In India the cow is king – or queen whichever the gender may be. Wherever it goes, it reigns supreme – along roads (usually in the middle!), in busy shop areas (sometimes even inside the shop), in alleyways, grazing in garbage at the side of a street… in other words,  anywhere it likes and no one is going to interfere with it. In Ethiopia, much the same can be said about cows as well as goats – but they don’t reign supreme. If you kill a cow or a goat along the road with your vehicle, you have to pay for it. And they don’t travel alone but in groups or in herds – the more difficult to avoid but at the same time, easier. In Ethiopia cows and goats mean money, livelihood – the more you have, the better off you are. In India, cows are just there – important but in a different way. And, of course, in Ethiopia, there are camels and donkeys – but very few dogs. Cats? What are they?

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Much of Ethiopia is contained within the Great Rift Valley which runs from north to south for around 6400 kilometres from northern Syria to central Mozambique in southern East Africa. In British Columbia, when we think of valleys, the images of steep, narrow gorge-like terrain come easily to mind whereas in Africa the opposite is true. The Great Rift Valley varies in width from thirty to one hundred kilometres and in depth from a few hundred to several thousand metres. So one doesn’t  think of it as a valley at all.

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But that isn’t the valley’s only distinction: there is a continuing debate whether the area was indeed the cradle of humanity (I like to think so with my romantic and limited knowledge of anthropology!). Some of the oldest evidence for modern humans is found in Ethiopia and it has been suggested by many scientists that the Rift’s trough is widely considered the region from which Homo Sapiens (that’s us, folks) first set out for the Middle East and points beyond in an important route for human dispersal. When one contemplates on these things, one is left in wonderment and awe. At least I am. Amazement is my Holy Grail…. Ethiopia is also the origin of the coffee bean!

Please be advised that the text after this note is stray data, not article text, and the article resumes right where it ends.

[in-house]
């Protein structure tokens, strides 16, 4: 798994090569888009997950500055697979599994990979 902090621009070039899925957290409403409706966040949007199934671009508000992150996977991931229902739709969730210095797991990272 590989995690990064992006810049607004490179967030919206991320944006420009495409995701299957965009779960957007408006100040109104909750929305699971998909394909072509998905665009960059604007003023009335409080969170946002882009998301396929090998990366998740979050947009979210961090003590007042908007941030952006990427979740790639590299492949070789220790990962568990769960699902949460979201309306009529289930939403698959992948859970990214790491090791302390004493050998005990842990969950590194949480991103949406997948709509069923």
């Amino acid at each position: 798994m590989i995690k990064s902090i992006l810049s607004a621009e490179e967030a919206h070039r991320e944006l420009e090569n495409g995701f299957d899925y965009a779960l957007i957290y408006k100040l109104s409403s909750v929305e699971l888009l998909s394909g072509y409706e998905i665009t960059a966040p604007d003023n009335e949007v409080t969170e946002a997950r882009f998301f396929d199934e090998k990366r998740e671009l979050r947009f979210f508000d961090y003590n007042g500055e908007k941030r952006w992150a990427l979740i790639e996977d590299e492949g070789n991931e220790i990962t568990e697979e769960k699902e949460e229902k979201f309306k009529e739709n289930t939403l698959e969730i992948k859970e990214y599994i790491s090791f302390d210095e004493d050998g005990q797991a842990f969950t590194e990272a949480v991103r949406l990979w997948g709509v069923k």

Ethiopia is a diversified country with varied terrain and a land of natural contrasts, from Africa’s largest continuous mountain ranges, to deserts, jungles, different cultures (with at least 80 different ethnic groups within the country) and changes in climate. Never have I experienced such distinctive differences in any of the places I have travelled (over fifty countries at last count). In the north the people are lighter-skinned from what you might expect of Africans. They are also more finely-boned than those in the south and east, giving credence to their affinity with North Africans. (It’s obvious that my bias and ignorance are showing. It’s obvious also that I am generalizing in regard to these characteristics; in my limited time there I am forced to generalize, unfortunately.)